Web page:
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Germany: 446GW of PV capacity still needs to be installed to achieve 100% renewable energy supply

New research by the Fraunhofer ISE (German Institute for Solar Energy Systems) shows that Germany has exactly enough space available for a huge increase in installed solar PV capacity. In fact, more than 3,000 GW of photovoltaic capacity could be deployed using all available areas - including opencast mines, facades, roads and agricultural land used in combination with solar power.

Experts agree that a massive increase in solar photovoltaic, wind and solar thermal capacity is necessary if Germany is to achieve its energy transition and climate neutrality goals. "In order to meet 100 per cent of our electricity demand with renewable energy sources, we would have to install six to eight times more PV capacity than we have today." says Christoph Kost, head of the Energy Systems and Energy Management Group at the Fraunhofer Institute for Solar Energy Systems.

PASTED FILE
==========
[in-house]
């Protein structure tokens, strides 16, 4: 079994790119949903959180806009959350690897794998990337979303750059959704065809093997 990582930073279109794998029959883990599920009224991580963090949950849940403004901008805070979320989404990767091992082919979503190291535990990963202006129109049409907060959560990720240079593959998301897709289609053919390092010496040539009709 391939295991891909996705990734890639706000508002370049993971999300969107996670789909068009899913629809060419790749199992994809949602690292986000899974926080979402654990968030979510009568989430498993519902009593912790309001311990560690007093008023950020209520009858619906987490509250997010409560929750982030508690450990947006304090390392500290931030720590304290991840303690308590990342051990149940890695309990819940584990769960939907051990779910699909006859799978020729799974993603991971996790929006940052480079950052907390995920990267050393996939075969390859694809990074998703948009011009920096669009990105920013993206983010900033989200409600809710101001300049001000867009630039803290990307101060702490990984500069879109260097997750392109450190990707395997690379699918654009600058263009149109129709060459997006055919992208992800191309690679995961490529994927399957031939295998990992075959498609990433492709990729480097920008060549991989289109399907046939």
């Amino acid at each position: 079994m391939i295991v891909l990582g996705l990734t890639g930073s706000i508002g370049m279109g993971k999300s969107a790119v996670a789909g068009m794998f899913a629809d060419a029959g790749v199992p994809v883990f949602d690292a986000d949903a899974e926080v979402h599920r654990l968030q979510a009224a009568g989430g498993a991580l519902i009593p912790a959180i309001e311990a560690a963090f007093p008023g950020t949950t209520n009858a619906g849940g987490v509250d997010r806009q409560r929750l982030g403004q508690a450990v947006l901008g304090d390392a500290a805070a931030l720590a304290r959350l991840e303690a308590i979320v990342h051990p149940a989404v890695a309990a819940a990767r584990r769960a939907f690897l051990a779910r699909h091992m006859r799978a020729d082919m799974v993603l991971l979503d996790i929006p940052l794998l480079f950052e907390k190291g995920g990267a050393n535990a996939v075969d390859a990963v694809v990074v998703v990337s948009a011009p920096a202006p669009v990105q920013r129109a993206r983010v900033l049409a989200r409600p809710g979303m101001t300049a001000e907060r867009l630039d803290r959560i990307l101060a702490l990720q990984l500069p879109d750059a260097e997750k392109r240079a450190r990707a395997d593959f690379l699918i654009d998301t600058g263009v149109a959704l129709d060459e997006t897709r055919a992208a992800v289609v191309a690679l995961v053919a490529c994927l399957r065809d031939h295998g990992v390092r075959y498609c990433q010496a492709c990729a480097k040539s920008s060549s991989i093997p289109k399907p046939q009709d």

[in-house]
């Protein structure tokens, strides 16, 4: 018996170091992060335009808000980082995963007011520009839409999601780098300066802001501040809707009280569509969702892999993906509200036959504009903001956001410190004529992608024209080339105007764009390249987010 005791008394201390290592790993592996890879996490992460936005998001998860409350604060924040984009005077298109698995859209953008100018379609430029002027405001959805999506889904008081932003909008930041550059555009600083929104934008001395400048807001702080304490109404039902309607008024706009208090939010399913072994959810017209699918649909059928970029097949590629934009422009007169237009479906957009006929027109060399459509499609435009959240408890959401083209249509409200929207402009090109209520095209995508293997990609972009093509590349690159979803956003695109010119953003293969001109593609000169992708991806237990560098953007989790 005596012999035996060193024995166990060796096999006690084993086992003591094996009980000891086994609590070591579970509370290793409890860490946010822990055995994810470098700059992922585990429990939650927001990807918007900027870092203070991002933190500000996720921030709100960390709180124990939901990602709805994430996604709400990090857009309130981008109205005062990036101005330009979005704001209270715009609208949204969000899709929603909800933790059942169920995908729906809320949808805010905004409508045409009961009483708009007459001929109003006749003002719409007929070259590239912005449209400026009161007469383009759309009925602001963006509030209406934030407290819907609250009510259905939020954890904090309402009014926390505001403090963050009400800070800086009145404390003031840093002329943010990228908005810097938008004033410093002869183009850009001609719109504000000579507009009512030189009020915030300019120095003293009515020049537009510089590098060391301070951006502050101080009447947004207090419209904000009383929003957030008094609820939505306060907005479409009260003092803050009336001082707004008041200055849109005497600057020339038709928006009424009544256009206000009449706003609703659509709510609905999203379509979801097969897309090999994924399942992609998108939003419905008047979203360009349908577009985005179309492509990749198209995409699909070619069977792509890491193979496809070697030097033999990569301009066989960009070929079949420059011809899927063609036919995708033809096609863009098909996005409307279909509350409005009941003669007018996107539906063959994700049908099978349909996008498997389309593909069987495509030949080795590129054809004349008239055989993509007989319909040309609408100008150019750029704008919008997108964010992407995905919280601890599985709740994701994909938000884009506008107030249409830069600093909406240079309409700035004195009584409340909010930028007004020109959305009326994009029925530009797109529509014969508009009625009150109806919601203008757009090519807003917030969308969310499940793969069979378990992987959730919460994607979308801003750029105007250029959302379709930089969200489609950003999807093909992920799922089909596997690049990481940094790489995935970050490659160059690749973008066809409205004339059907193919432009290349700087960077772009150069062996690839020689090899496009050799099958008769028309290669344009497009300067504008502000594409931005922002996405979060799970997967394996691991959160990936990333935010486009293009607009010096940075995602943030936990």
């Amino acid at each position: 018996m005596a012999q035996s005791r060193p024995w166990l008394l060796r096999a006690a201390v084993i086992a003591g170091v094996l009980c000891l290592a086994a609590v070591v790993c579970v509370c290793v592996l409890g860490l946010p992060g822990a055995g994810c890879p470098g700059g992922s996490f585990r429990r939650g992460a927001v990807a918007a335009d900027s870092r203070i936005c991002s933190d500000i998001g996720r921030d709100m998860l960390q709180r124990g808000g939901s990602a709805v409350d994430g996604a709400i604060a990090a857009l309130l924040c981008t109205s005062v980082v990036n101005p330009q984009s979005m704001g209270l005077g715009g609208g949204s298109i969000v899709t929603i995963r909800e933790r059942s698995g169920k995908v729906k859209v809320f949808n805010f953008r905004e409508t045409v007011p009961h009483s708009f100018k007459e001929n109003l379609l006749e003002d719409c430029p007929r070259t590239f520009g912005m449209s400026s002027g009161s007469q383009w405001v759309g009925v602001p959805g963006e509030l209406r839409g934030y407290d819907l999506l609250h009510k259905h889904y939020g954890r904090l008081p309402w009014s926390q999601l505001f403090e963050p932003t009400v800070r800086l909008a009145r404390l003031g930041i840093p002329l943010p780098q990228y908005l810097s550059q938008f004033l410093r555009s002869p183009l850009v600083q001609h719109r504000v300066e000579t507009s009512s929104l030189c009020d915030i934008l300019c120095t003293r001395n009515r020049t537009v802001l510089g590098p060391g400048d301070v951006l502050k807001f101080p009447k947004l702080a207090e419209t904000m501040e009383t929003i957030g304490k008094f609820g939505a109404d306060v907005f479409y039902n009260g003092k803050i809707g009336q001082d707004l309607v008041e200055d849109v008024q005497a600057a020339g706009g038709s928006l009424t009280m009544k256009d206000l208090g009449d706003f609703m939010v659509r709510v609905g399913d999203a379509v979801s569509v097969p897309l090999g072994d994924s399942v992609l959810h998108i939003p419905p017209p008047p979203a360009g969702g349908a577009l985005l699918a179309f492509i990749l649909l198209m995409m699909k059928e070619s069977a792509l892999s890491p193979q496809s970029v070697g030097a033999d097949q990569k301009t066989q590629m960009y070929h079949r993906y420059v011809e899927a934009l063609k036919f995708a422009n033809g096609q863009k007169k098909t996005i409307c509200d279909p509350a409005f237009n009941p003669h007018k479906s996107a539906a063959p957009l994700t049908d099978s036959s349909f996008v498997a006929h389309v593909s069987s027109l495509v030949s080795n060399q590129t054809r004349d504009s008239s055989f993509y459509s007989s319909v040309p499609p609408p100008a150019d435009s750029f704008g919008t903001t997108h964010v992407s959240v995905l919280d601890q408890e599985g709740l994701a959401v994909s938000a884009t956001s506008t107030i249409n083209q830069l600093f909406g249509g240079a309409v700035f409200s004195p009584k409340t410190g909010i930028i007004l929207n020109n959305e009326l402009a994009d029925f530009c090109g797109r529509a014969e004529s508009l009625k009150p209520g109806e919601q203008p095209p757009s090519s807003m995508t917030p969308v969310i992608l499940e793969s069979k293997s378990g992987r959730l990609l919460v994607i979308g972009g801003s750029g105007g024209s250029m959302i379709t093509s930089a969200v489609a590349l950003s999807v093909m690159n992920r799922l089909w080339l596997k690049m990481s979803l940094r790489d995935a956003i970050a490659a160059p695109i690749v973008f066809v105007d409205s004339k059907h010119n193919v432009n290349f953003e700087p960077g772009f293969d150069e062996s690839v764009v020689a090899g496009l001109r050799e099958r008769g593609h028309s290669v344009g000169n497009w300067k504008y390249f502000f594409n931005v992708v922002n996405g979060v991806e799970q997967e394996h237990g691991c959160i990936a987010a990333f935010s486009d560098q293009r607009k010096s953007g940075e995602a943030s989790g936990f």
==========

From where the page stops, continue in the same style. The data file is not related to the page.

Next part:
This increase corresponds to an installed PV capacity of 303-446 GW. At the same time, a study carried out by researchers on behalf of Greenpeace shows that the production capacity of solar thermal systems must at least triple, i.e. from around 15 GW today to 45-49 GW.

Such a strong increase in the coming years would require a lot of space. But this research paper indicates that there is entirely enough surface to exploit. If solar power plants were installed in agricultural areas, artificial lakes, facades, car parks, streets, noise barriers or vehicles, the installed capacity could reach 3,160 GW.

The significant growth of photovoltaic power generation in Germany could create thousands of new jobs. For example, according to the Fraunhofer Institute for Solar Energy Systems, the construction of vertically integrated PV production structures in Europe would create around 750 jobs per gigawatt of module production capacity. At the same time, the current dependence on imports of photovoltaic modules and their CO2 emissions would be reduced. In terms of installing new photovoltaic power plants, each gigawatt of production capacity would create an additional 3,500 jobs.